BENI, Congo (AP) — The latest on the discovery of the bodies of an American and a Swedish U.N. expert and their interpreter in Congo (all times local):
U.N. Secretary-General Antonio Guterres says the world body will conduct an inquiry into the deaths of two U.N. experts whose bodies have been found in Congo.
Guterres says in a Tuesday statement that the cause of death for Michael Sharp of the United States and Zaida Catalan of Sweden hasn't yet been determined.
The two and interpreter Betu Tshintela had vanished March 12 with their drivers in Congo's Central Kasai province. The experts were looking into recent violence there.
The bodies of the three were found Monday. Congolese authorities say their identities were confirmed Tuesday.
Guterres says the experts "lost their lives seeking to understand the causes of conflict and insecurity" in Congo, so as to help bring peace to its people.
Congolese authorities say the bodies of an American and a Swedish U.N. expert and their interpreter have been found in the Central Kasai region where they recently disappeared.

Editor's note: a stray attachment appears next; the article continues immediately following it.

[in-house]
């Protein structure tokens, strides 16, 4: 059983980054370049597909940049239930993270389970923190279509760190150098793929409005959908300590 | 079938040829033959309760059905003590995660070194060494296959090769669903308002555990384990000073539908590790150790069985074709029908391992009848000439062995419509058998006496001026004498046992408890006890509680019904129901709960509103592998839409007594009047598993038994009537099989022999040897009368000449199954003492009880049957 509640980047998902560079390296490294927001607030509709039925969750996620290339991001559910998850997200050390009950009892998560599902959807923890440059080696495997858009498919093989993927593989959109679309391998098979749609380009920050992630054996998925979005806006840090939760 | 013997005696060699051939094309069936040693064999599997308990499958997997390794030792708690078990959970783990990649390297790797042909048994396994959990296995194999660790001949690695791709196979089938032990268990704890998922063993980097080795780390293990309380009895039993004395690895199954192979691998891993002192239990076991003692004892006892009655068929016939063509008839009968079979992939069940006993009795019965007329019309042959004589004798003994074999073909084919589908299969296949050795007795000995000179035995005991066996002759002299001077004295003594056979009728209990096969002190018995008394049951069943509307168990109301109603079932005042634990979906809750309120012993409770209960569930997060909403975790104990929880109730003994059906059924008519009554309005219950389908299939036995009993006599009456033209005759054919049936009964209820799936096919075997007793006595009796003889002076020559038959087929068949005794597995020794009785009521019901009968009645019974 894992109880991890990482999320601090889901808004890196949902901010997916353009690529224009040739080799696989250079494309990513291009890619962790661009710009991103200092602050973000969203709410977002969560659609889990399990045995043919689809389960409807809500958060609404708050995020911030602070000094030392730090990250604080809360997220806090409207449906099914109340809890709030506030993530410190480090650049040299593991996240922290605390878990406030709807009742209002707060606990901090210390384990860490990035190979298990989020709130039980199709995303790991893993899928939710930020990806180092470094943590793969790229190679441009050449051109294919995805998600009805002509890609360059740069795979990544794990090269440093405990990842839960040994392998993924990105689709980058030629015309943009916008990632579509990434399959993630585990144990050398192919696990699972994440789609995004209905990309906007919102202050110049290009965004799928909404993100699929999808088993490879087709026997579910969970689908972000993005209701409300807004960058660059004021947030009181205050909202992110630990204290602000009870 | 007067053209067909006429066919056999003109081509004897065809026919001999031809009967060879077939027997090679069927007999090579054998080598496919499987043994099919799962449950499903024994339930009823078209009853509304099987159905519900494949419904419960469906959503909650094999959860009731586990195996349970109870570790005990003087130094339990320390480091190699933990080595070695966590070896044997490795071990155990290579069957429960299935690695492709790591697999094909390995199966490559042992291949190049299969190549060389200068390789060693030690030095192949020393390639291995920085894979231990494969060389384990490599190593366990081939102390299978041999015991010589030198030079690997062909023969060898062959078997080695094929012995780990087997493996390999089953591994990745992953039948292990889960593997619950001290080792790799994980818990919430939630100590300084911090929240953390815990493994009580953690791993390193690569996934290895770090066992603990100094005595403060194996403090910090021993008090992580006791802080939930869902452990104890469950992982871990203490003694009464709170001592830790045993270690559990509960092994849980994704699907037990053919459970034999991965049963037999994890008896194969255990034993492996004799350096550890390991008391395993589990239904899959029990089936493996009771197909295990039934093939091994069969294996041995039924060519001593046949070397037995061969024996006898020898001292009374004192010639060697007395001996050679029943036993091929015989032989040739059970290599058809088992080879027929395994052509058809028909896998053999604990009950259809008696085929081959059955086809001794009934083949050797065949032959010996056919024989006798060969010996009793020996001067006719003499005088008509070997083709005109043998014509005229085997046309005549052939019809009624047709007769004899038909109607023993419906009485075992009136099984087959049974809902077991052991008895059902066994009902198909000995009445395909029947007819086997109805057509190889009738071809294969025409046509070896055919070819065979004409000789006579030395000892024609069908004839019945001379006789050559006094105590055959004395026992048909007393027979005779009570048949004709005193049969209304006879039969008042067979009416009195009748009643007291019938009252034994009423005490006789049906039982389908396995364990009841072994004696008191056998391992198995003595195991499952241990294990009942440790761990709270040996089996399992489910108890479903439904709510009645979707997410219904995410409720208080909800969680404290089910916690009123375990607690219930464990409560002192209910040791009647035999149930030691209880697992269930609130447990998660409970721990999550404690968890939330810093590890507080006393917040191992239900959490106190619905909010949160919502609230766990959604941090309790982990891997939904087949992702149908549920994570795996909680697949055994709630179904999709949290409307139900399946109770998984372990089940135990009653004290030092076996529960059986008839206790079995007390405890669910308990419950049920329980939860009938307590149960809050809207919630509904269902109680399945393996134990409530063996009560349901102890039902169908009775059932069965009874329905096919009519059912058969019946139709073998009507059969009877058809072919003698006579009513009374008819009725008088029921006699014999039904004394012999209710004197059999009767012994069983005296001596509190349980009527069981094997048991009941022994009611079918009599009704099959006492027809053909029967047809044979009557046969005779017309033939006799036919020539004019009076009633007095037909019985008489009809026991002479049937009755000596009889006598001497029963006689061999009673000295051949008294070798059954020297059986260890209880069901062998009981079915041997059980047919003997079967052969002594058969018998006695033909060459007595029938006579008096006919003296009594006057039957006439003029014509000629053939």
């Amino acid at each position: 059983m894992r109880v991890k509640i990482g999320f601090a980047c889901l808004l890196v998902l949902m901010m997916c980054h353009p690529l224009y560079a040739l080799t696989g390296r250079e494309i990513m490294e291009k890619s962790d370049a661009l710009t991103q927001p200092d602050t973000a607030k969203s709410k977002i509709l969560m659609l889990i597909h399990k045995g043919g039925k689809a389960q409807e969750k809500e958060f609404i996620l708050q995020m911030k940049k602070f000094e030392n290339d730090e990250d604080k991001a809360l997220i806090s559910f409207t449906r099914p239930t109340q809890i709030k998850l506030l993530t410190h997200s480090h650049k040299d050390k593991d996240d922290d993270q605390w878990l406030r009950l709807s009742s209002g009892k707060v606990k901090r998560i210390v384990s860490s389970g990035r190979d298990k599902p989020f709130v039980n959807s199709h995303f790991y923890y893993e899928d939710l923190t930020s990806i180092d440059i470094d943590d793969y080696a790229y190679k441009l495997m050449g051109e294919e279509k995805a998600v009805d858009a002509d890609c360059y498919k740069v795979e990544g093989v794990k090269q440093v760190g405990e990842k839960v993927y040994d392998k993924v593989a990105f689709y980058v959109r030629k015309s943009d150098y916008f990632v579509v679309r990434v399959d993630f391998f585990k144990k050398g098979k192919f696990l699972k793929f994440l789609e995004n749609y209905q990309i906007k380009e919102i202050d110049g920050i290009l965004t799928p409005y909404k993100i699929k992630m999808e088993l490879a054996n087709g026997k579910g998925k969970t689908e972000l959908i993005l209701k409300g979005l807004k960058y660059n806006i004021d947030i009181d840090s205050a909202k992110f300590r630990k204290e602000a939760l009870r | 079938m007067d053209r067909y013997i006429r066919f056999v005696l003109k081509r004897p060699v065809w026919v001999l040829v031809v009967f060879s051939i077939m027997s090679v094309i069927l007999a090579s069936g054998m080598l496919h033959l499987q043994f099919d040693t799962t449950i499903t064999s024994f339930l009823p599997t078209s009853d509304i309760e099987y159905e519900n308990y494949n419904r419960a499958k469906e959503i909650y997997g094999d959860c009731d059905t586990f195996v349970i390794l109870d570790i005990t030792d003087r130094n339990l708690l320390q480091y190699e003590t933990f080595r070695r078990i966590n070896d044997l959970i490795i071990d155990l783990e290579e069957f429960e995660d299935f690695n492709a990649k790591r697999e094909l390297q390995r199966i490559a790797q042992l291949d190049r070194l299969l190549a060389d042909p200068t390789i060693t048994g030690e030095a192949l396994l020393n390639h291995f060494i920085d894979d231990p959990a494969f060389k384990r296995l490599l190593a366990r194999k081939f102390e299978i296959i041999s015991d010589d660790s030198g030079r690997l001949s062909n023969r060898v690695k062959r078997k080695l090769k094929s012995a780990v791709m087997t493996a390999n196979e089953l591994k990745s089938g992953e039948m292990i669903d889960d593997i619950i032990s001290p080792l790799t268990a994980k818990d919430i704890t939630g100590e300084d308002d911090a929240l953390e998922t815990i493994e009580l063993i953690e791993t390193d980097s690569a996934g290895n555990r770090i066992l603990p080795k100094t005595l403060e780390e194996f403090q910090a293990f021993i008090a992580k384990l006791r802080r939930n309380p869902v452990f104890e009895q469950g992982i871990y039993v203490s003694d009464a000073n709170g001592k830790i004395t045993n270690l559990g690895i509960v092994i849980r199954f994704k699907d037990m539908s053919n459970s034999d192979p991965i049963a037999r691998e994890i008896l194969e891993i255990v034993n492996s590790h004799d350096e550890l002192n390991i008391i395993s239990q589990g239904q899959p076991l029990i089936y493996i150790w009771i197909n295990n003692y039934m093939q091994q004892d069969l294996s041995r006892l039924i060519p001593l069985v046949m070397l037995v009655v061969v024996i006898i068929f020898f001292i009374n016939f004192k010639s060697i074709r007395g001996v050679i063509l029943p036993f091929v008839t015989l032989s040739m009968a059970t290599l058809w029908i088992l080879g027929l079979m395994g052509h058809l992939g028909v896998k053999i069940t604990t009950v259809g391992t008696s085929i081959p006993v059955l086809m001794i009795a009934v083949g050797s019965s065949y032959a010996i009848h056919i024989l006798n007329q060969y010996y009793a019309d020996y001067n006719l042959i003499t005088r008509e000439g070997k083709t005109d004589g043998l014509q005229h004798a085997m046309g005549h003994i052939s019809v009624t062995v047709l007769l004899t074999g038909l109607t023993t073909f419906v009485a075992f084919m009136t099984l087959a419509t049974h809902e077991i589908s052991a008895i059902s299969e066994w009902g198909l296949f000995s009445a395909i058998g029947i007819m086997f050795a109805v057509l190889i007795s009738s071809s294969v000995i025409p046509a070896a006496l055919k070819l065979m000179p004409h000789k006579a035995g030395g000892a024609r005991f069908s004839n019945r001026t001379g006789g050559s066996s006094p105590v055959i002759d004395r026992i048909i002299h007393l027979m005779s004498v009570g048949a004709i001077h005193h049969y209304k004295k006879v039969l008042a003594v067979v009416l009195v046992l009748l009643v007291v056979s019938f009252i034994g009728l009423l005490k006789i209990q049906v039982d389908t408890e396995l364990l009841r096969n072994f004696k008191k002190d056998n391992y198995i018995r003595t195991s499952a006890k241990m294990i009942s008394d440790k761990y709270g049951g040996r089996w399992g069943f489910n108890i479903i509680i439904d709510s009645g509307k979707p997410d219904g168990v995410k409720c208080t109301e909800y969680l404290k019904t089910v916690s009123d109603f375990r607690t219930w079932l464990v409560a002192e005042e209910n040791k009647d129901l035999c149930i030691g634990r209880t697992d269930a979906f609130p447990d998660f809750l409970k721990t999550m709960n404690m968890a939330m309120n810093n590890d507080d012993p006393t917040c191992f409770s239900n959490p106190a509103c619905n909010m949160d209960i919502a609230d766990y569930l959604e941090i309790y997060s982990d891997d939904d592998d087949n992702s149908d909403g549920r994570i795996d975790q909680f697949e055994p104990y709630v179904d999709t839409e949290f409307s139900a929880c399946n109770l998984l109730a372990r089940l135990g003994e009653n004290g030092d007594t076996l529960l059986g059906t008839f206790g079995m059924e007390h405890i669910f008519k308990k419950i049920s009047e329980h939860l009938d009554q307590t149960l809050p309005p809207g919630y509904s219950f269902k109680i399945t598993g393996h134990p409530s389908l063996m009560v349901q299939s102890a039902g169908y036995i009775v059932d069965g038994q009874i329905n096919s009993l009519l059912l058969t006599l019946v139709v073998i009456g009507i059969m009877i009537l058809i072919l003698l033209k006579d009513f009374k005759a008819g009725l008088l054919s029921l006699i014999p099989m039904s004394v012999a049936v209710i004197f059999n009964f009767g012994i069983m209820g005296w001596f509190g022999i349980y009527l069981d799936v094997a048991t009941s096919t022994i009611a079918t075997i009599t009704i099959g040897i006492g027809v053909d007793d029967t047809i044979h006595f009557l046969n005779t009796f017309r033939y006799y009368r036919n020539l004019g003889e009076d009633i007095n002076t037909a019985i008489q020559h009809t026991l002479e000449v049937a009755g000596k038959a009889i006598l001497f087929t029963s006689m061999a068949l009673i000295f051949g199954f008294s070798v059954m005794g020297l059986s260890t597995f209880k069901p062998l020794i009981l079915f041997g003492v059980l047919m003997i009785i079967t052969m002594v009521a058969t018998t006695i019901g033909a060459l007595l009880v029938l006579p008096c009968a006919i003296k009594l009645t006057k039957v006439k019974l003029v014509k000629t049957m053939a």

Police inspector general Charles Bisengimana said Tuesday the bodies of the two U.N. experts were identified after being found Monday.
Government spokesman Lambert Mende says tests confirm the bodies are the experts and their local interpreter.
Michael Sharp of the U.S., Zaida Catalan of Sweden and interpreter Betu Tshintela disappeared March 12 with their drivers while looking into alleged human rights violations by the army and local militia groups.